The Crisis of Corporate Evangelicalism

willow-creek

by Tim Gloege

This article was originally published on Patheos in a serialized form.

I. Who are the Corporate Evangelicals?

These have been banner days for those of us who study conservative evangelicalism; less so for those who claim that identity. Over the last two years, the movement that once seemed to be the paragon of political discipline has come apart at the seams. This was not caused by outside forces alone; as the recent proliferation of “I’m an evangelical, but… ” commentary suggests, it stems also from an identity crisis bornwithin the movement.

Pundits everywhere know something is happening, but explaining these developments is a complicated task. There is the perennial difficulty of defining evangelicalism. There’s also the fact that evangelicalism has never been monolithic—with important differences even among self-identified conservatives.

So, for the sake of clarity, I want to focus our attention on one particular slice of conservative evangelicalism, a sub-group I call “corporate evangelicals.” They currently stand at a key pressure point in the present evangelical crisis. I’m talking about the growing tensions between conservative evangelicals and business. It first appeared amid growing corporate support of same sex marriage. It emerged again when evangelicals flouted the corporate establishment picks in the Republican primaries and now grows stronger amid corporate boycotts to protest transgender bathroom legislation. It is also seen in some surprisingly hard questions that evangelicals, (yes, conservative evangelicals) are now asking about the free-market ideology they once accepted as gospel. This growing divide seems (to me at least) like a historically-significant shift. Once inseparable corporate bedfellows, evangelicals have been relegated to the couch.

I’ll be painting with a broad brush in what follows—and to be clear, these characteristics are not the sole possession of corporate evangelicals. But taken together, they capture the overarching ethos of this subgroup. It is a composite sketch that in later posts we can then compare with other parts of the evangelical coalition, vying for dominance.

Corporate evangelicals are found primarily among the white, college-educated, middle-classes who reside in, and around, America’s urban centers. Many attended a Christian liberal arts college. Others attended a public university (fewer, an Ivy-League institution), and were involved with an evangelical student group likeInterVarsity or Cru. They are married, live in a comfortable suburb or gentrified neighborhood, and are business owners or employed as a professional, manager, or engineer. Some who started in these fields, feel called to the ministry and become pastors or missionaries.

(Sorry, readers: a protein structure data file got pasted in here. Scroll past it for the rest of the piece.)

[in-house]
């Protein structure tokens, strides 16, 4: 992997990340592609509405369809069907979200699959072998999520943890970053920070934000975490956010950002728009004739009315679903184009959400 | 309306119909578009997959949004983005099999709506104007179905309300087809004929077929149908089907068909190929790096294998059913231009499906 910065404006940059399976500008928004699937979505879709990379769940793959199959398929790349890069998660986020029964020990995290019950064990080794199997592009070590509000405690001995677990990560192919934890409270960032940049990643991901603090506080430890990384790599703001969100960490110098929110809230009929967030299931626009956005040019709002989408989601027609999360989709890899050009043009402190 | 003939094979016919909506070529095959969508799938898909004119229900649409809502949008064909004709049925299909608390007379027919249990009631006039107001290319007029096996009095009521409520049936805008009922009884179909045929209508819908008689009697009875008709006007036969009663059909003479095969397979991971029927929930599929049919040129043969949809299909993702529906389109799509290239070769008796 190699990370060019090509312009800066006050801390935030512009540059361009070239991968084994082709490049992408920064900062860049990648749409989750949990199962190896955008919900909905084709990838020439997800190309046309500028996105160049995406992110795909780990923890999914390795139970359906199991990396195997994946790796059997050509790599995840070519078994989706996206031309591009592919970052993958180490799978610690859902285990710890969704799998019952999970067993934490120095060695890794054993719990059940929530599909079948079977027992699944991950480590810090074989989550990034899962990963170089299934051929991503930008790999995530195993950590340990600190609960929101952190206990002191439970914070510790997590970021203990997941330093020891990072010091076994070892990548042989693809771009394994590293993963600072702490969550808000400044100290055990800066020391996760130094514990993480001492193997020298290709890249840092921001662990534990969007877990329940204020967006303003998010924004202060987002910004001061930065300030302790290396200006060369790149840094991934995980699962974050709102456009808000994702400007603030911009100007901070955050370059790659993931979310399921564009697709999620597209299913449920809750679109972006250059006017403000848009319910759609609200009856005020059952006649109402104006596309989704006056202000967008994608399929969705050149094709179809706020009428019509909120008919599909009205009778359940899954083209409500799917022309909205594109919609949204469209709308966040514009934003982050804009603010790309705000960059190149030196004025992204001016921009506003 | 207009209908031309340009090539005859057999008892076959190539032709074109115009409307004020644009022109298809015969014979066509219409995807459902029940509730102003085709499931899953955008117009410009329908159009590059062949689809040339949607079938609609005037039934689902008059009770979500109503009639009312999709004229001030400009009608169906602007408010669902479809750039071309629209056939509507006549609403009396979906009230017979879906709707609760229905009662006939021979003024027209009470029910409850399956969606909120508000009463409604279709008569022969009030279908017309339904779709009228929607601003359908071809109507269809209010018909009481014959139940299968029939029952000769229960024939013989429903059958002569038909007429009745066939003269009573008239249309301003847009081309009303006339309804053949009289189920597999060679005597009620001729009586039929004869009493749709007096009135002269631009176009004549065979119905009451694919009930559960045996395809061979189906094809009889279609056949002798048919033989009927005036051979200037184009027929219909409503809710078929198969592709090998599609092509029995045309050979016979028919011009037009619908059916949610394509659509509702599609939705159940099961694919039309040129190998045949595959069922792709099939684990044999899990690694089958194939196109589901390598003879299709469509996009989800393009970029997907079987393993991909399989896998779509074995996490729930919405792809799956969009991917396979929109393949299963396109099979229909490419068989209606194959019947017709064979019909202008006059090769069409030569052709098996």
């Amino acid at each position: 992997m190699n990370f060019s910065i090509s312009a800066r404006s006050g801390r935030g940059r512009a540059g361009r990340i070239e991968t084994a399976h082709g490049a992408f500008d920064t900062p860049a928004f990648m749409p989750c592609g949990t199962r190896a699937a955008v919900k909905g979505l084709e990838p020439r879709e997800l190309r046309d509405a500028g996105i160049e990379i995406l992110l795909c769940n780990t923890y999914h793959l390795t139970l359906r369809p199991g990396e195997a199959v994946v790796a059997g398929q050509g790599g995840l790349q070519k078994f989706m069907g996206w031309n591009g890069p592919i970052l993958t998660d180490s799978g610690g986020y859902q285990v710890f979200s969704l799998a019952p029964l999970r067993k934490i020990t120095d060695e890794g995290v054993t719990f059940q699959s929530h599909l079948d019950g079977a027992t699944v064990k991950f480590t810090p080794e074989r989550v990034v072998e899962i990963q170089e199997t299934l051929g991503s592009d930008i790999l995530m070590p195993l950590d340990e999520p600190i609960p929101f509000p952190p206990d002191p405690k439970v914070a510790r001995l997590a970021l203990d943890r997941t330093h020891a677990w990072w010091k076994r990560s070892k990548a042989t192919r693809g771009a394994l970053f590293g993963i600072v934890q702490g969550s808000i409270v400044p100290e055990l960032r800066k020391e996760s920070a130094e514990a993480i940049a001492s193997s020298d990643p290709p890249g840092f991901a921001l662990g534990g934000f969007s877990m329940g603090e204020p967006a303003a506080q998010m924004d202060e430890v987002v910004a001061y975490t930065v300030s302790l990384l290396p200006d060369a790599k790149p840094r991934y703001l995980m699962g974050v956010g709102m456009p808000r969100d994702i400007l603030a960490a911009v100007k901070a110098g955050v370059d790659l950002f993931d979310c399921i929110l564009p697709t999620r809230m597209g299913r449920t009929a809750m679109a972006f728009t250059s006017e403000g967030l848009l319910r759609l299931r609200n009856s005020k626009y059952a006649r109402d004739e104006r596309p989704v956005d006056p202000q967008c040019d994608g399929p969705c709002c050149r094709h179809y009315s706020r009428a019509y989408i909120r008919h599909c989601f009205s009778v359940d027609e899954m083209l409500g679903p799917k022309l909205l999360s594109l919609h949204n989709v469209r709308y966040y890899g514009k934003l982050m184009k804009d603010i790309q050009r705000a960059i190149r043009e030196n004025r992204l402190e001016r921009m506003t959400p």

The politics of corporate evangelicals are largely conservative, but they avoid Tea Party antics.  In the recent primary season, they rallied around Marco Rubio. They were suspicious of Ted Cruz and horrified by Donald Trump. Most espouse the “family values” that has given conservative evangelicalism a semblance of coherence over the last thirty-five years. This means they oppose abortion and defend what they see as “traditional marriage.” But they avoid the harder-edged absolutism that some evangelicals display: they support exemptions for abortion prohibitions in difficult cases, and some would support secular civil unions for same-sex couples.

Corporate evangelicals have their non-negotiable “truths” (whether theological or social), but these lists are short. They fight when they feel cornered, but prefer to find common ground or, failing that, to agree to disagree. Their irenic disposition is aided considerably by a lack of strong attachments to particular denominations or churches or religious leaders. They are Protestant free agents, moving on when a connection is no longer productive. Such transitions are no more fraught than exchanging sports heroes, or a favorite actor, or a neighborhood cafe.

Corporate evangelicals are, above all, impeccable consumers of both spiritual and secular goods. Their preferences can vary considerably from each other: some favor the emergent church, others the sturdy and predictable worship experience afforded by a Willow Creek Association or Saddleback church. Still others might gravitate to small neighborhood congregations or a neo-monastic experience. But whatever the flavor, their choices are tasteful, avoiding ostentation and kitsch. Their chosen church will hew closely to their preferred variety of evangelical orthodoxy, but also will avoid excessive rancor. (Though here we should acknowledge that one person’s “faithfulness” can be another person’s divisiveness.)

The constancy of a corporate evangelical faith resides not in external connections, but in the individual’s personal relationship with God. What matters is that you go to Sunday worship, not necessarily where you attend. But even more important are personal devotional practices. Prayer is the means by which they believe they literally talk to God; personal Bible reading is the means by which they read God’s word(s) and hears God’s personal message to them.

Corporate evangelicals insist that an authentic faith is active, but here too there is considerable latitude. Nearly all consider some form of personal evangelism (“sharing your faith”) an essential practice. But many others are involved in social activism. They favor immigration reform over walls on the border and many have followed the lead of insurance actuaries in acknowledging the reality of climate change. But their activism rarely extends beyond the personal. They are kind and generous, but cannot abide the idea that racism, or poverty, or gender discrimination have systemic causes or that their solution lies beyond the power of personal relationships and individual actions.